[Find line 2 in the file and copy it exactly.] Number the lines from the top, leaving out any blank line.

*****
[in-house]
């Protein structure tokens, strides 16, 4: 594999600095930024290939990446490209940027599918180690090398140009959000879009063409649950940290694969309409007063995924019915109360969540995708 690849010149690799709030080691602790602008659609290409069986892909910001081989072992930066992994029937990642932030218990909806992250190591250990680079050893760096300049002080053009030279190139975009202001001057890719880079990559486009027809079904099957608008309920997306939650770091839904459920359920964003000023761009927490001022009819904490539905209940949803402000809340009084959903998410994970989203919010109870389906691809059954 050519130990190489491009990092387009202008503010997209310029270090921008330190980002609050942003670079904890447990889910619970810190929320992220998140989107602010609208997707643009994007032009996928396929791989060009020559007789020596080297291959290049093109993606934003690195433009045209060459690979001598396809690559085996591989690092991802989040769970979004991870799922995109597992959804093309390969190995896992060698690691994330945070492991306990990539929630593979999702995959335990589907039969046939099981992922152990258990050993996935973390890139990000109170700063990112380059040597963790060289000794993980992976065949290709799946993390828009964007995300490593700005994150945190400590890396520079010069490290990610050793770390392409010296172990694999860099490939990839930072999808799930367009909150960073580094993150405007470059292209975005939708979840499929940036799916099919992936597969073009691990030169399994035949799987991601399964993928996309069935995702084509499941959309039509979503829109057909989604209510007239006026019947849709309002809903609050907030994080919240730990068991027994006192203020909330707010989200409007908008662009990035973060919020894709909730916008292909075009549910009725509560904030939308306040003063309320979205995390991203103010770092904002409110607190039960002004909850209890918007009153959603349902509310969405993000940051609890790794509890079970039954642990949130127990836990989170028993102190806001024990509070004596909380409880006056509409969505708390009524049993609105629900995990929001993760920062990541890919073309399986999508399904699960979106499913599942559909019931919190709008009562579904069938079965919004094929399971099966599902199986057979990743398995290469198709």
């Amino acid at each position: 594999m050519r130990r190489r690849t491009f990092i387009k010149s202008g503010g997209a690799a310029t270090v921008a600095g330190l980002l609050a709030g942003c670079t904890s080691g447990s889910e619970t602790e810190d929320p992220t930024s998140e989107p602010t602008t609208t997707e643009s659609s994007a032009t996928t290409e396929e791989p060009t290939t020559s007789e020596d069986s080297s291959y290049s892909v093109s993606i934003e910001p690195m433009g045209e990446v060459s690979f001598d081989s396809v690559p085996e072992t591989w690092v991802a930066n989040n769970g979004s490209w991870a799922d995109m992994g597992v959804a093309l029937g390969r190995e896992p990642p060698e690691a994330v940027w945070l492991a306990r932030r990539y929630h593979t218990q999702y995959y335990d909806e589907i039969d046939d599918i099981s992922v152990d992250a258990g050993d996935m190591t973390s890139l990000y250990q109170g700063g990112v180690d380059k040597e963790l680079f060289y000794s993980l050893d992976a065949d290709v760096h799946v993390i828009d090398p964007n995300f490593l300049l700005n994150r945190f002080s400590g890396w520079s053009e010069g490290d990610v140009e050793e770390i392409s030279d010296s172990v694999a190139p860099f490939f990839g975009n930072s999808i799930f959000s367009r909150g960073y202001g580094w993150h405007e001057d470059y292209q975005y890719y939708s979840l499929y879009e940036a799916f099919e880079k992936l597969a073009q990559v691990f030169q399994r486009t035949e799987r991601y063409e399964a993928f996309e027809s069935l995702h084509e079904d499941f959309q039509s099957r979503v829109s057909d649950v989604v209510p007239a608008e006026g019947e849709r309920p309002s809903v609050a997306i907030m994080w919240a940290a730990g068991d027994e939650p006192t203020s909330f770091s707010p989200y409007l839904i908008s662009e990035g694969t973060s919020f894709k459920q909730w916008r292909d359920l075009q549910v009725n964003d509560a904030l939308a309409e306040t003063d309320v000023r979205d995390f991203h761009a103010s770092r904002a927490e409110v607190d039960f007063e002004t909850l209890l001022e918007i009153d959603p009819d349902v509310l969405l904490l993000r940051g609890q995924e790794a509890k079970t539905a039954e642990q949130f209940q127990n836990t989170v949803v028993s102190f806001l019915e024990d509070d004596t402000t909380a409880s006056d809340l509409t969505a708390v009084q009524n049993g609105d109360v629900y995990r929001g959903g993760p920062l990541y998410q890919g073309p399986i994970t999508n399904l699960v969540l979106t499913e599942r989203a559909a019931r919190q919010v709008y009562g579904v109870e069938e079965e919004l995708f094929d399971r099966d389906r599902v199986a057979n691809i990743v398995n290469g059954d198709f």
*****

């Protein structure tokens, strides 16, 4: 594999600095930024290939990446490209940027599918180690090398140009959000879009063409649950940290694969309409007063995924019915109360969540995708 690849010149690799709030080691602790602008659609290409069986892909910001081989072992930066992994029937990642932030218990909806992250190591250990680079050893760096300049002080053009030279190139975009202001001057890719880079990559486009027809079904099957608008309920997306939650770091839904459920359920964003000023761009927490001022009819904490539905209940949803402000809340009084959903998410994970989203919010109870389906691809059954 050519130990190489491009990092387009202008503010997209310029270090921008330190980002609050942003670079904890447990889910619970810190929320992220998140989107602010609208997707643009994007032009996928396929791989060009020559007789020596080297291959290049093109993606934003690195433009045209060459690979001598396809690559085996591989690092991802989040769970979004991870799922995109597992959804093309390969190995896992060698690691994330945070492991306990990539929630593979999702995959335990589907039969046939099981992922152990258990050993996935973390890139990000109170700063990112380059040597963790060289000794993980992976065949290709799946993390828009964007995300490593700005994150945190400590890396520079010069490290990610050793770390392409010296172990694999860099490939990839930072999808799930367009909150960073580094993150405007470059292209975005939708979840499929940036799916099919992936597969073009691990030169399994035949799987991601399964993928996309069935995702084509499941959309039509979503829109057909989604209510007239006026019947849709309002809903609050907030994080919240730990068991027994006192203020909330707010989200409007908008662009990035973060919020894709909730916008292909075009549910009725509560904030939308306040003063309320979205995390991203103010770092904002409110607190039960002004909850209890918007009153959603349902509310969405993000940051609890790794509890079970039954642990949130127990836990989170028993102190806001024990509070004596909380409880006056509409969505708390009524049993609105629900995990929001993760920062990541890919073309399986999508399904699960979106499913599942559909019931919190709008009562579904069938079965919004094929399971099966599902199986057979990743398995290469198709």